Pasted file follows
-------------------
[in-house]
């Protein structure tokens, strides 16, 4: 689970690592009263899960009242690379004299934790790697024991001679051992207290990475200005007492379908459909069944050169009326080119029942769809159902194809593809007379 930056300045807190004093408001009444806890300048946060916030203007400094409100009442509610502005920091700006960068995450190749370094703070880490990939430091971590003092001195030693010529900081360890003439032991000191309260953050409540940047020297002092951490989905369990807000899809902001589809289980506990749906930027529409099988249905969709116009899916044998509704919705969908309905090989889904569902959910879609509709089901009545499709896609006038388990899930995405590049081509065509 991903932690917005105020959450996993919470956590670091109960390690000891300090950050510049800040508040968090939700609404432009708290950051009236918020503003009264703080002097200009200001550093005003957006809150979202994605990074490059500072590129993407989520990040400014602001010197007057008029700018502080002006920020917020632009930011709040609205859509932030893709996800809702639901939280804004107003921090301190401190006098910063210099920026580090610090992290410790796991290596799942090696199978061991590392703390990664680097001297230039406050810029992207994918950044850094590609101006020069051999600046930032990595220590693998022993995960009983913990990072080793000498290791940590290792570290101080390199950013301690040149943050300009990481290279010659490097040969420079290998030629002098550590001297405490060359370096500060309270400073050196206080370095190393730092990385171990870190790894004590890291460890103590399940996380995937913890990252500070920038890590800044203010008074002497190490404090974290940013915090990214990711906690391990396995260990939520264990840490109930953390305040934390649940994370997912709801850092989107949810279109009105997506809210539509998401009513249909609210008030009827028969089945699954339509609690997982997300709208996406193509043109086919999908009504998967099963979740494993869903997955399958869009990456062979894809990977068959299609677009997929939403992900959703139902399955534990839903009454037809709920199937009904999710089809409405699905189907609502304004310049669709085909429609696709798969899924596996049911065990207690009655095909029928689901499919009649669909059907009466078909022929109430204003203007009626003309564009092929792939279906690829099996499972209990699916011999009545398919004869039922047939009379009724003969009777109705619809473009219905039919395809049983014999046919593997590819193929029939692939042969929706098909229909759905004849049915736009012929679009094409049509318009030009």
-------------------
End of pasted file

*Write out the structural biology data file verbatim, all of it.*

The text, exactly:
[in-house]
């Protein structure tokens, strides 16, 4: 689970690592009263899960009242690379004299934790790697024991001679051992207290990475200005007492379908459909069944050169009326080119029942769809159902194809593809007379 930056300045807190004093408001009444806890300048946060916030203007400094409100009442509610502005920091700006960068995450190749370094703070880490990939430091971590003092001195030693010529900081360890003439032991000191309260953050409540940047020297002092951490989905369990807000899809902001589809289980506990749906930027529409099988249905969709116009899916044998509704919705969908309905090989889904569902959910879609509709089901009545499709896609006038388990899930995405590049081509065509 991903932690917005105020959450996993919470956590670091109960390690000891300090950050510049800040508040968090939700609404432009708290950051009236918020503003009264703080002097200009200001550093005003957006809150979202994605990074490059500072590129993407989520990040400014602001010197007057008029700018502080002006920020917020632009930011709040609205859509932030893709996800809702639901939280804004107003921090301190401190006098910063210099920026580090610090992290410790796991290596799942090696199978061991590392703390990664680097001297230039406050810029992207994918950044850094590609101006020069051999600046930032990595220590693998022993995960009983913990990072080793000498290791940590290792570290101080390199950013301690040149943050300009990481290279010659490097040969420079290998030629002098550590001297405490060359370096500060309270400073050196206080370095190393730092990385171990870190790894004590890291460890103590399940996380995937913890990252500070920038890590800044203010008074002497190490404090974290940013915090990214990711906690391990396995260990939520264990840490109930953390305040934390649940994370997912709801850092989107949810279109009105997506809210539509998401009513249909609210008030009827028969089945699954339509609690997982997300709208996406193509043109086919999908009504998967099963979740494993869903997955399958869009990456062979894809990977068959299609677009997929939403992900959703139902399955534990839903009454037809709920199937009904999710089809409405699905189907609502304004310049669709085909429609696709798969899924596996049911065990207690009655095909029928689901499919009649669909059907009466078909022929109430204003203007009626003309564009092929792939279906690829099996499972209990699916011999009545398919004869039922047939009379009724003969009777109705619809473009219905039919395809049983014999046919593997590819193929029939692939042969929706098909229909759905004849049915736009012929679009094409049509318009030009």